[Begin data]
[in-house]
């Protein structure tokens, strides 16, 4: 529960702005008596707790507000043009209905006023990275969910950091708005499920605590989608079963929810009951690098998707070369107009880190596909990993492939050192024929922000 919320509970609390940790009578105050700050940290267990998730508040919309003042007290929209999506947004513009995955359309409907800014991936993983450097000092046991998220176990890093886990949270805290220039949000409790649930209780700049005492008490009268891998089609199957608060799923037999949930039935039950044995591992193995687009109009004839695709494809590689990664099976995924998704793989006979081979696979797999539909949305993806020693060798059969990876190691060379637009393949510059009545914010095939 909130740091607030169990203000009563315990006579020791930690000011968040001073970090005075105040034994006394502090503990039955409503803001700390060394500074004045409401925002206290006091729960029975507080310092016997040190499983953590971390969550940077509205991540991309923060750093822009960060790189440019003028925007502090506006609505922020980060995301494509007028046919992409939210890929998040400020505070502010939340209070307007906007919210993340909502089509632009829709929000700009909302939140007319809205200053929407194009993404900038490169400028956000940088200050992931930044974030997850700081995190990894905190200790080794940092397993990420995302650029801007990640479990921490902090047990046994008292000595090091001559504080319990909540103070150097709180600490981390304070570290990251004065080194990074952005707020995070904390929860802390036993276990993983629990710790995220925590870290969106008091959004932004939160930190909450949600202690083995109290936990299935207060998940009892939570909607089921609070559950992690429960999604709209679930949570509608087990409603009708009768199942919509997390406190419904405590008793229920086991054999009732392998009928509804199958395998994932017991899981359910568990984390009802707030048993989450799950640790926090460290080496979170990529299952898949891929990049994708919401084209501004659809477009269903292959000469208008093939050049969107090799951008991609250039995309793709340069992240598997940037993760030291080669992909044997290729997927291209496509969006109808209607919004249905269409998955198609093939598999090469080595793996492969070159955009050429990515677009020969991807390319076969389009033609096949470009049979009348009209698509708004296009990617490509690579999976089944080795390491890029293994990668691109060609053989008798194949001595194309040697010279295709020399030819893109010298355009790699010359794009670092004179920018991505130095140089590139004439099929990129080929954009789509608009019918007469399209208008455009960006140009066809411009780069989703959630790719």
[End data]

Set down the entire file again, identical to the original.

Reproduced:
[in-house]
């Protein structure tokens, strides 16, 4: 529960702005008596707790507000043009209905006023990275969910950091708005499920605590989608079963929810009951690098998707070369107009880190596909990993492939050192024929922000 919320509970609390940790009578105050700050940290267990998730508040919309003042007290929209999506947004513009995955359309409907800014991936993983450097000092046991998220176990890093886990949270805290220039949000409790649930209780700049005492008490009268891998089609199957608060799923037999949930039935039950044995591992193995687009109009004839695709494809590689990664099976995924998704793989006979081979696979797999539909949305993806020693060798059969990876190691060379637009393949510059009545914010095939 909130740091607030169990203000009563315990006579020791930690000011968040001073970090005075105040034994006394502090503990039955409503803001700390060394500074004045409401925002206290006091729960029975507080310092016997040190499983953590971390969550940077509205991540991309923060750093822009960060790189440019003028925007502090506006609505922020980060995301494509007028046919992409939210890929998040400020505070502010939340209070307007906007919210993340909502089509632009829709929000700009909302939140007319809205200053929407194009993404900038490169400028956000940088200050992931930044974030997850700081995190990894905190200790080794940092397993990420995302650029801007990640479990921490902090047990046994008292000595090091001559504080319990909540103070150097709180600490981390304070570290990251004065080194990074952005707020995070904390929860802390036993276990993983629990710790995220925590870290969106008091959004932004939160930190909450949600202690083995109290936990299935207060998940009892939570909607089921609070559950992690429960999604709209679930949570509608087990409603009708009768199942919509997390406190419904405590008793229920086991054999009732392998009928509804199958395998994932017991899981359910568990984390009802707030048993989450799950640790926090460290080496979170990529299952898949891929990049994708919401084209501004659809477009269903292959000469208008093939050049969107090799951008991609250039995309793709340069992240598997940037993760030291080669992909044997290729997927291209496509969006109808209607919004249905269409998955198609093939598999090469080595793996492969070159955009050429990515677009020969991807390319076969389009033609096949470009049979009348009209698509708004296009990617490509690579999976089944080795390491890029293994990668691109060609053989008798194949001595194309040697010279295709020399030819893109010298355009790699010359794009670092004179920018991505130095140089590139004439099929990129080929954009789509608009019918007469399209208008455009960006140009066809411009780069989703959630790719």